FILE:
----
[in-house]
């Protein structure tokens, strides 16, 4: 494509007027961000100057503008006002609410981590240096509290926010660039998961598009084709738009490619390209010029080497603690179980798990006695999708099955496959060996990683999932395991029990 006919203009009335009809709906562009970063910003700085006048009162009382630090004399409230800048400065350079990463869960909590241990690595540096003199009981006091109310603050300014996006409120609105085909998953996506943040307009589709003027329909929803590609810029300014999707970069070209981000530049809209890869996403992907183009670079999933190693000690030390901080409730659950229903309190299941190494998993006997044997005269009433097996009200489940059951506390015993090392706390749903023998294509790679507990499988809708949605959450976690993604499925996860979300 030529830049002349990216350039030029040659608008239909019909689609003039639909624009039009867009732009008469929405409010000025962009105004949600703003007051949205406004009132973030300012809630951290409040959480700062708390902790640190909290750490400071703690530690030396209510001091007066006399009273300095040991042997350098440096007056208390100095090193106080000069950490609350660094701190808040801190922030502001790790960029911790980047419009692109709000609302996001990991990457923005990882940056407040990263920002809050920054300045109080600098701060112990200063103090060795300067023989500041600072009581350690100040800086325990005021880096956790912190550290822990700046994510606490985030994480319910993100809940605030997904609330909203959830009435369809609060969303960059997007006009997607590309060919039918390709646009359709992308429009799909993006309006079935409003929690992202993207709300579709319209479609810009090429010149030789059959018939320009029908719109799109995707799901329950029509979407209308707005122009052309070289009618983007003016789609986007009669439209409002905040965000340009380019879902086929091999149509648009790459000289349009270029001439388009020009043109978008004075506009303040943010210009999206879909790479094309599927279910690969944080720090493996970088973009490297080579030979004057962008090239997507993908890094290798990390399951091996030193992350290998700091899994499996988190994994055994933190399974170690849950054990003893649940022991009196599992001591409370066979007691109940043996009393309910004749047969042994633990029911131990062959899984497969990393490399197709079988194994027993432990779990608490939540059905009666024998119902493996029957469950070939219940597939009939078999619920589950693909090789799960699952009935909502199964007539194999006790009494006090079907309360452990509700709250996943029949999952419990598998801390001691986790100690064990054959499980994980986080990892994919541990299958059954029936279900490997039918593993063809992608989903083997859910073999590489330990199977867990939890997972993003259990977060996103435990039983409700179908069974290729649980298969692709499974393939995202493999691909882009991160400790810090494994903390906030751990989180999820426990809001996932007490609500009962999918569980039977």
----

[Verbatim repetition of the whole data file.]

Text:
[in-house]
């Protein structure tokens, strides 16, 4: 494509007027961000100057503008006002609410981590240096509290926010660039998961598009084709738009490619390209010029080497603690179980798990006695999708099955496959060996990683999932395991029990 006919203009009335009809709906562009970063910003700085006048009162009382630090004399409230800048400065350079990463869960909590241990690595540096003199009981006091109310603050300014996006409120609105085909998953996506943040307009589709003027329909929803590609810029300014999707970069070209981000530049809209890869996403992907183009670079999933190693000690030390901080409730659950229903309190299941190494998993006997044997005269009433097996009200489940059951506390015993090392706390749903023998294509790679507990499988809708949605959450976690993604499925996860979300 030529830049002349990216350039030029040659608008239909019909689609003039639909624009039009867009732009008469929405409010000025962009105004949600703003007051949205406004009132973030300012809630951290409040959480700062708390902790640190909290750490400071703690530690030396209510001091007066006399009273300095040991042997350098440096007056208390100095090193106080000069950490609350660094701190808040801190922030502001790790960029911790980047419009692109709000609302996001990991990457923005990882940056407040990263920002809050920054300045109080600098701060112990200063103090060795300067023989500041600072009581350690100040800086325990005021880096956790912190550290822990700046994510606490985030994480319910993100809940605030997904609330909203959830009435369809609060969303960059997007006009997607590309060919039918390709646009359709992308429009799909993006309006079935409003929690992202993207709300579709319209479609810009090429010149030789059959018939320009029908719109799109995707799901329950029509979407209308707005122009052309070289009618983007003016789609986007009669439209409002905040965000340009380019879902086929091999149509648009790459000289349009270029001439388009020009043109978008004075506009303040943010210009999206879909790479094309599927279910690969944080720090493996970088973009490297080579030979004057962008090239997507993908890094290798990390399951091996030193992350290998700091899994499996988190994994055994933190399974170690849950054990003893649940022991009196599992001591409370066979007691109940043996009393309910004749047969042994633990029911131990062959899984497969990393490399197709079988194994027993432990779990608490939540059905009666024998119902493996029957469950070939219940597939009939078999619920589950693909090789799960699952009935909502199964007539194999006790009494006090079907309360452990509700709250996943029949999952419990598998801390001691986790100690064990054959499980994980986080990892994919541990299958059954029936279900490997039918593993063809992608989903083997859910073999590489330990199977867990939890997972993003259990977060996103435990039983409700179908069974290729649980298969692709499974393939995202493999691909882009991160400790810090494994903390906030751990989180999820426990809001996932007490609500009962999918569980039977």